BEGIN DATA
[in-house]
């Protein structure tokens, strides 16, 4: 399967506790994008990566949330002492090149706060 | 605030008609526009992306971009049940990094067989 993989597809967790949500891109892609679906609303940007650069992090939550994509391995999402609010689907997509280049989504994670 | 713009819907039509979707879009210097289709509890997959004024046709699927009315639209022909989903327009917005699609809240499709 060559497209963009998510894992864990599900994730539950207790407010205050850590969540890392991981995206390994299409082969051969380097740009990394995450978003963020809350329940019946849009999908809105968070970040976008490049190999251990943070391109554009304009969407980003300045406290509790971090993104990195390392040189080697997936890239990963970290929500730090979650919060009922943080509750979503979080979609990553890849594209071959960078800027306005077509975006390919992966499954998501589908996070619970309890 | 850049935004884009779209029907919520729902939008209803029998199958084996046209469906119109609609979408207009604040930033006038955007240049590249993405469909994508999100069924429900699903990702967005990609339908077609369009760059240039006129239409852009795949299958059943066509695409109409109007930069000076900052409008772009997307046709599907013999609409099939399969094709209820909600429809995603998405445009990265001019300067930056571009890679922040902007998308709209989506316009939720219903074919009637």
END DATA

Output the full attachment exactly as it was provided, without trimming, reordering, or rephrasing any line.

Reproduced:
[in-house]
């Protein structure tokens, strides 16, 4: 399967506790994008990566949330002492090149706060 | 605030008609526009992306971009049940990094067989 993989597809967790949500891109892609679906609303940007650069992090939550994509391995999402609010689907997509280049989504994670 | 713009819907039509979707879009210097289709509890997959004024046709699927009315639209022909989903327009917005699609809240499709 060559497209963009998510894992864990599900994730539950207790407010205050850590969540890392991981995206390994299409082969051969380097740009990394995450978003963020809350329940019946849009999908809105968070970040976008490049190999251990943070391109554009304009969407980003300045406290509790971090993104990195390392040189080697997936890239990963970290929500730090979650919060009922943080509750979503979080979609990553890849594209071959960078800027306005077509975006390919992966499954998501589908996070619970309890 | 850049935004884009779209029907919520729902939008209803029998199958084996046209469906119109609609979408207009604040930033006038955007240049590249993405469909994508999100069924429900699903990702967005990609339908077609369009760059240039006129239409852009795949299958059943066509695409109409109007930069000076900052409008772009997307046709599907013999609409099939399969094709209820909600429809995603998405445009990265001019300067930056571009890679922040902007998308709209989506316009939720219903074919009637």